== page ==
The pile of corpses, as horrifying as it was, was large enough to allow entry in some places. One place in particular came to mind. A small nook, barely large enough for a person. But I went for it, sprinting into the room and crawling on my stomach backwards so as to slide underneath the mountain of rotten bodies. The feel of ice cold fingers sliding along my trouser leg, hooking on pockets and poking my chest and back, was enough to nearly make me cry out. And when one of those fingers broke off and lay resting on the back of my neck, turning moist and clammy from the warmth, I had to fight to keep myself from vomiting.
I managed to wrench a few arms free of their place and covered myself as best as I could. And then I lay there, suddenly aware of the terrible deafening silence of the ship. The weight of my decision to flee settled in during the long seconds, and I was forced to reflect on the piss that was still soaking into my underwear.
I could have been there hours, or maybe just minutes. In the scheme of things it was but a moment although it didn’t feel like it. Eventually something sounded out from the corridor and I heard the terrible squeal of a door swing open. Awful voices spoke in an ancient Germanic form of old English, turning my stomach with the sound of phlegm and inhuman cadence. Whatever I saw move past was not a human, I can say that for sure. But neither was it in my field of view for long enough for me to say what it was. I think there may have been two. I’m not sure. I may have blacked out because the next thing I remember was Maggie’s face glaring at me with terror. She was gagged with straw, just like Sebastian had been, and her eyes had been brutally carved out. Except unlike Sebastian she was sweating and shivering, occasionally letting out a small trembling cry of confused pain. I know it’s impossible, but I swear she was looking at me. I swear she knew I was there…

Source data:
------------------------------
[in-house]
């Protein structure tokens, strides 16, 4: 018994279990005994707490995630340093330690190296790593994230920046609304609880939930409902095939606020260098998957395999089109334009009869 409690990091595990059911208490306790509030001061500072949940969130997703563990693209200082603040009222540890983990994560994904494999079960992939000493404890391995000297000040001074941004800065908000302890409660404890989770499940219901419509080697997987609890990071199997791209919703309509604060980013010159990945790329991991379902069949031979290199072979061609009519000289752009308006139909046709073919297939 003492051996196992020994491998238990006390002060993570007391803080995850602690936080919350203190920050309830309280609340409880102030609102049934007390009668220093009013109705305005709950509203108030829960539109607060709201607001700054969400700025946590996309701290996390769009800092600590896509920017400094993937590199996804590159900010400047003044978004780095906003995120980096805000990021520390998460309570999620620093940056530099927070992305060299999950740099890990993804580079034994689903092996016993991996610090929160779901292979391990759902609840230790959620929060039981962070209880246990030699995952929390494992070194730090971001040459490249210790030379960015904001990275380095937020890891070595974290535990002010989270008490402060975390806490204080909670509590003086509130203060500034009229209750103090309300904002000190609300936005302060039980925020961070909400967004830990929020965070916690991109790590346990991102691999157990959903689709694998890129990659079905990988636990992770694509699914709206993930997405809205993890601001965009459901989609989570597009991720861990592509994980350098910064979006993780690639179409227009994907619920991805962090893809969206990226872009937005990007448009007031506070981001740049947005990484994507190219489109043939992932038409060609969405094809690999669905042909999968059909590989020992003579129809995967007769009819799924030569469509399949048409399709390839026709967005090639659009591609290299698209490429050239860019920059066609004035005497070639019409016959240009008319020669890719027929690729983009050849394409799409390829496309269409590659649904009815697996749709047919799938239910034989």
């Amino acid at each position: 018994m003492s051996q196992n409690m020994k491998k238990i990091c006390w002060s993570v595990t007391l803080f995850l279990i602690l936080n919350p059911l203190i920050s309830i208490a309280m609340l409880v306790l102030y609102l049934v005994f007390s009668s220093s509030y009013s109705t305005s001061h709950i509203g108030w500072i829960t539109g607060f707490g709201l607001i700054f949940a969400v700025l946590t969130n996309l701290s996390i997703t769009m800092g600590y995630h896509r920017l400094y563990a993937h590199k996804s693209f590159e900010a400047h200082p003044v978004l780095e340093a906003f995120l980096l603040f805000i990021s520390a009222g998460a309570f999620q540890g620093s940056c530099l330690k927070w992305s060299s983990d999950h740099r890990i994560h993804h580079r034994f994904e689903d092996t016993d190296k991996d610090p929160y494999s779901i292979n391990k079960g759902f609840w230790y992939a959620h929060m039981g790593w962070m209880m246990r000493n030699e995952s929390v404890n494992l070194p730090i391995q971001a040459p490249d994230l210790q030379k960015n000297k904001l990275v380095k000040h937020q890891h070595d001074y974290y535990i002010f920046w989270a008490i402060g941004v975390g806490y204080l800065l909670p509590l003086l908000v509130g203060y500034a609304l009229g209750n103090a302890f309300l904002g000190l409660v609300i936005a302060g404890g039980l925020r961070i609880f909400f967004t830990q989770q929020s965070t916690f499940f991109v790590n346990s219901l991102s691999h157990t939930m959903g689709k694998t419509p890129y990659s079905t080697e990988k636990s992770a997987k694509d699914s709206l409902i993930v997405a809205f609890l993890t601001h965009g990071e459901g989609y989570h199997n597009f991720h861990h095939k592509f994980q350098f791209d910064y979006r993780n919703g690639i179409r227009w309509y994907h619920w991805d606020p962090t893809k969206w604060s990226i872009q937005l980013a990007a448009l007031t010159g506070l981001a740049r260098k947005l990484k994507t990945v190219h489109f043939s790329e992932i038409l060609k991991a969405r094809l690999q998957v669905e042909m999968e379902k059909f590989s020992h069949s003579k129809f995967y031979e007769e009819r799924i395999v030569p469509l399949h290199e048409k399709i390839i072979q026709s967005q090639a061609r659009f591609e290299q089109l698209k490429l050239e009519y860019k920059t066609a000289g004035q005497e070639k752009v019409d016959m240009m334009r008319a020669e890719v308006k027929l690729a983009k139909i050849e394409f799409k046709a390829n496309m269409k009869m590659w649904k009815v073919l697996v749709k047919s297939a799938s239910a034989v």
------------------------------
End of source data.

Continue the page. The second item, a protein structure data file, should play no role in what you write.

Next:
She started to thrash and it amused her captors. One of them approached her seizing body and, still laughing, bent down to stick a small red bow to her forehead. It muttered something to its friend and together they hauled her towards the ladder. I couldn’t see what happened next, but I never saw her again. There was no sign of her in the ship, or anywhere else. There was some rope lying on the deck, and I imagine she was bound and hauled up to be taken back to the workshop.
I was in there for two days and eventually hypothermia got the better of me. By the time the second expedition arrived and pulled me out—screaming in terror when I’d first cried out at the sound of their voices—the bodies around me had started to freeze to my skin. It tore away like duct tape leaving long stretches of black necrotic flesh lying beneath. Two fingers on my left hand were gone, two on my right. I still have respiratory problems and my remaining fingers have lost all but the most basic coordination. Which, at the very least, has put an end to my smoking habit.
My story wasn’t exactly met with the warmest reception. The official story is that Sebastian became lost hiking to the second signal—which was determined to be nothing more than a fluke according to later scans—and without a guide the rest of us succumbed to hypothermia and suffered severe delusions. Blood-soaked snow along the base of the Pinafore raised some suspicion, all of which was aimed at me. And in the end I had to leave my post at the university after rumours that I’d killed Craig and Maggie in a deranged moment of cabin fever refused to die down. I don’t think it helped that when I’d first awoken and pulled my face free of the frozen wood beneath me, I left a chunk of my right cheek behind. I still look ghoulish, scaring even myself when I look in the mirror.
I don’t celebrate Christmas anymore, that’s for sure. Not that it matters to some people. As we approach yet another jolly season I’m forced to revisit this terrible adventure again and again. And now as if to make it worse, someone has been having fun at my expense.
I received a gift – a plain wrapped box with a familiar twine wrapped around it in a neat bow. It was small, far smaller than the one that had contained Sebastian’s head. And it opened to reveal one of my missing fingers, quite likely left behind when they tore me out of my frozen tomb. I thought it would stay there, a little piece me locked forever in that nightmare hole, frozen stiff to the side of some medieval sailor. There was even a little tag.
Êow Winstre Ðês, Géowine.
The words sent shivers down my spine.
You left this, old friend, it read.